I took “time out”​ from a successful career to qualify as a commercial lawyer in order to (i) broaden skills beyond “marketing and innovation”, (ii) lay the groundwork for a “portfolio” career in the future, and (iii) fulfil a dream to be like two of my childhood heroes, namely Atticus Finch and Perry Mason (sad but true!). I never planned to work full time as a lawyer, however I try to keep up-to-date on the law through attendance at seminars, regular sittings as a magistrate etc. The legal skills/experience have certainly been very useful to our start-up particularly when registering our trademarks in the EU, China and the US as well as dealing with supplier/partner contracts.

What led you to start Tg Green Teas?
US “shark tank” investor Mark Cuban tells start-up founders that they shouldn’t start a company unless it’s an obsession and something they love. I agree with him completely.

Tg Green Teas was co-founded by two women, Dr Hua He and Sophia. Shanghai born and long-time UK resident, Hua, a qualified medical doctor and research physician, grew up with the traditional wellness knowledge of Green Tea and other fruit and botanicals that formed part of everyday life in the “Middle Kingdom” (China) for over 4,000 years. A green tea fanatic, it was Hua’s idea to develop this brand after she had grown tired of the lack of tasty green tea options on store shelves here in the UK!

I could see a few years ago the trend of folks craving healthier drinks and wanting to cut down on sugar consumption, but she was deeply frustrated to see so few drinks coming on the market that were good and did good too. So the two of us started Tg Green Teas with our own savings and a few grants. It’s still 100% self-funded today, however we have begun the search for folks to join us on our journey. Great things never come from staying within one’s “comfort zone”.

What is the overall mission of Tg Green Teas?
When it comes to Tg Green Tea, Hua and I believe very much in an old Chinese proverb “A single spark can start a prairie fire.” – 星星之火可以燎原 (xīng xīng zhī huǒ, kě yǐ liáo yuán). We expect that in 5 years’ time we would have lit a few fires that propel folks to make green tea a regular part of their day by providing them with tasty, healthy and convenient options. We see Tg Green Tea becoming known as that tasty and innovative green tea brand which properly exploded onto the healthy drinks’ scene in 2016 and is now available in many high street shops up and down the country – with Tg Green Tea enjoyed also in parts of Europe, the US, China, the Middle East and even the Caribbean.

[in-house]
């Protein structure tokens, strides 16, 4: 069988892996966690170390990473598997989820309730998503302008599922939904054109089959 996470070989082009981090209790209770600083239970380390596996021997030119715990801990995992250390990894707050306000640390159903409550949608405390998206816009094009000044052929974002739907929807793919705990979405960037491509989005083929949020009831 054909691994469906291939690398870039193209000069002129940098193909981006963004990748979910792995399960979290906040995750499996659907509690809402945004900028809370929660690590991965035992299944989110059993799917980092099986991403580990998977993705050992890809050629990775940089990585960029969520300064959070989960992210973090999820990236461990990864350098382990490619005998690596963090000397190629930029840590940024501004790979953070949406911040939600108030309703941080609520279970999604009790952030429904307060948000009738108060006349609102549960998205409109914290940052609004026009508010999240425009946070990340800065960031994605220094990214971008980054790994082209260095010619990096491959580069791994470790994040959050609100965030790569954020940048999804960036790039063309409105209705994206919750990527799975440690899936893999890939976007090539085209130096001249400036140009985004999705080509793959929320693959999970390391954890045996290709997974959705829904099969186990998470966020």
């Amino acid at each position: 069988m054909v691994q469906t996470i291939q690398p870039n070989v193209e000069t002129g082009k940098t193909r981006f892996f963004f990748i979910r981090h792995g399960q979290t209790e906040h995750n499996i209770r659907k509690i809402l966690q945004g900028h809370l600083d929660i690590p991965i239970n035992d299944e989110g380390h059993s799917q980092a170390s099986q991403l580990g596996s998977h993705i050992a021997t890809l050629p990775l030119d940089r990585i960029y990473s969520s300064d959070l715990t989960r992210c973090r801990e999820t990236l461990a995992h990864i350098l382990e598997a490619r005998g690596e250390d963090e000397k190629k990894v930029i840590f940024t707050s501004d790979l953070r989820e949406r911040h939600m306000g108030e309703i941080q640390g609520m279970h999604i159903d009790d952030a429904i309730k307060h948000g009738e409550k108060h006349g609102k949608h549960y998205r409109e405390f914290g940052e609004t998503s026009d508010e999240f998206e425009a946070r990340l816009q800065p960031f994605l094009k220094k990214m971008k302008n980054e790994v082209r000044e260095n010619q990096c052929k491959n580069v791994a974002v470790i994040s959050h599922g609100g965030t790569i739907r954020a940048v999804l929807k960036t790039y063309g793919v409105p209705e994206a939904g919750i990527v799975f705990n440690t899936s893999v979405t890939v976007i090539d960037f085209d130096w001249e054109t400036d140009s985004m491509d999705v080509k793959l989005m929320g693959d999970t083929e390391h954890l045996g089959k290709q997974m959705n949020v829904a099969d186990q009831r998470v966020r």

What was the process (research, logistical, emotional etc.) required to develop your product range?
Although a nation of black tea drinkers, we’re increasingly reaching for green tea for its health benefits, rich cultural history and diverse flavour profile. We designed new British tea brand Tg as a modern take on ancient traditions that help folks strengthen their roots and put a spring in their step. Inspired by Middle Kingdom culture and colourful art expression that adorn London streets today, Tg is intent on making green tea easier for our palates and in providing convenient formats thereby encouraging more folks to enjoy it every day.

As such, our product brief was a simple one, namely develop (a) deliciously smooth, some delicately fruity, authentic hot green tea brews “Here’s looking at you, gorgeous!” and (b) great tasting iced teas full of fruit and botanicals with ancient wellness traditions and delivering just a touch of sweetness. “Really, Mary, there’s nothing like it!” We relied on expert tea tasters both here and abroad, a Facebook group of tea drinkers, a global ingredients supplier, and friends and family during the range development.

What is your favourite type of tea?
I love Longjing tea, also known by its literal translated name Dragon Well tea, which is a pan-roasted green tea found near Hangzhou in eastern China. It however has a very grassy and bitter taste, which is definitely something that puts off potential green tea converts. For the “hot” Tg Green Teas, we went further East and to an organic and ethical tea plantation near the Dao Ren peak for a milder and slightly sweet tasting green tea which we know folks – both purists and new drinkers – will love. That two of the three launch blends won gold stars at the 2015 Great Taste Awards will no doubt help to convince folks that drinking green tea doesn’t have to be like taking medicine!

Jujube and Tg teas

How has the food and beverage innovation landscape changed since you first moved to London in 2001?